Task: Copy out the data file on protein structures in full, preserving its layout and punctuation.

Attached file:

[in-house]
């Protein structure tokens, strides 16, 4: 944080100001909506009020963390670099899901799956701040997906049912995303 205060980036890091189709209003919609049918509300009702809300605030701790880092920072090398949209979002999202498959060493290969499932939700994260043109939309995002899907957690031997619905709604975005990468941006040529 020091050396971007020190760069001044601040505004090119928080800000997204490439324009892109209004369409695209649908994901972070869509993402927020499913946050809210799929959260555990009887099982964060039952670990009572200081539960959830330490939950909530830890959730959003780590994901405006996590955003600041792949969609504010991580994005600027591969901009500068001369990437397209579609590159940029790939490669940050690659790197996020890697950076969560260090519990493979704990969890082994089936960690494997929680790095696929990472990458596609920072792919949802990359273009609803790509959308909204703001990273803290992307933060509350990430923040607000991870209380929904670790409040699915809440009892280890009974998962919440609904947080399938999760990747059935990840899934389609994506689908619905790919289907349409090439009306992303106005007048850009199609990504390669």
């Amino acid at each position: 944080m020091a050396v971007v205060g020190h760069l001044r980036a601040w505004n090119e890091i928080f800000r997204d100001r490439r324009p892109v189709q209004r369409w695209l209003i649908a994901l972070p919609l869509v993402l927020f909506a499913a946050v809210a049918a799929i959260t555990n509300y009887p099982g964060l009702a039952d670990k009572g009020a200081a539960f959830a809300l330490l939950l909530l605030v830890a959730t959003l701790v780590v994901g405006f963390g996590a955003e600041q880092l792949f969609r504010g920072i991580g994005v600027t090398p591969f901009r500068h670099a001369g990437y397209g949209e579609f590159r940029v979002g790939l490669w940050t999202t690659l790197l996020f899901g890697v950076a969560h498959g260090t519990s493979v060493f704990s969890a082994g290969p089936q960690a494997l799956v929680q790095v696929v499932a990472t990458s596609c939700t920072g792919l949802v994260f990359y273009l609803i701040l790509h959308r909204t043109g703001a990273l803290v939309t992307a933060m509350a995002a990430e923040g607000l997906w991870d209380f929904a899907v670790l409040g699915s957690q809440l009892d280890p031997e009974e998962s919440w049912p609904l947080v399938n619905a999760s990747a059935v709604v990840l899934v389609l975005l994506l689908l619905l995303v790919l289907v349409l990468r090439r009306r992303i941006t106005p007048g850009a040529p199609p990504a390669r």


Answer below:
[in-house]
């Protein structure tokens, strides 16, 4: 944080100001909506009020963390670099899901799956701040997906049912995303 205060980036890091189709209003919609049918509300009702809300605030701790880092920072090398949209979002999202498959060493290969499932939700994260043109939309995002899907957690031997619905709604975005990468941006040529 020091050396971007020190760069001044601040505004090119928080800000997204490439324009892109209004369409695209649908994901972070869509993402927020499913946050809210799929959260555990009887099982964060039952670990009572200081539960959830330490939950909530830890959730959003780590994901405006996590955003600041792949969609504010991580994005600027591969901009500068001369990437397209579609590159940029790939490669940050690659790197996020890697950076969560260090519990493979704990969890082994089936960690494997929680790095696929990472990458596609920072792919949802990359273009609803790509959308909204703001990273803290992307933060509350990430923040607000991870209380929904670790409040699915809440009892280890009974998962919440609904947080399938999760990747059935990840899934389609994506689908619905790919289907349409090439009306992303106005007048850009199609990504390669």
């Amino acid at each position: 944080m020091a050396v971007v205060g020190h760069l001044r980036a601040w505004n090119e890091i928080f800000r997204d100001r490439r324009p892109v189709q209004r369409w695209l209003i649908a994901l972070p919609l869509v993402l927020f909506a499913a946050v809210a049918a799929i959260t555990n509300y009887p099982g964060l009702a039952d670990k009572g009020a200081a539960f959830a809300l330490l939950l909530l605030v830890a959730t959003l701790v780590v994901g405006f963390g996590a955003e600041q880092l792949f969609r504010g920072i991580g994005v600027t090398p591969f901009r500068h670099a001369g990437y397209g949209e579609f590159r940029v979002g790939l490669w940050t999202t690659l790197l996020f899901g890697v950076a969560h498959g260090t519990s493979v060493f704990s969890a082994g290969p089936q960690a494997l799956v929680q790095v696929v499932a990472t990458s596609c939700t920072g792919l949802v994260f990359y273009l609803i701040l790509h959308r909204t043109g703001a990273l803290v939309t992307a933060m509350a995002a990430e923040g607000l997906w991870d209380f929904a899907v670790l409040g699915s957690q809440l009892d280890p031997e009974e998962s919440w049912p609904l947080v399938n619905a999760s990747a059935v709604v990840l899934v389609l975005l994506l689908l619905l995303v790919l289907v349409l990468r090439r009306r992303i941006t106005p007048g850009a040529p199609p990504a390669r």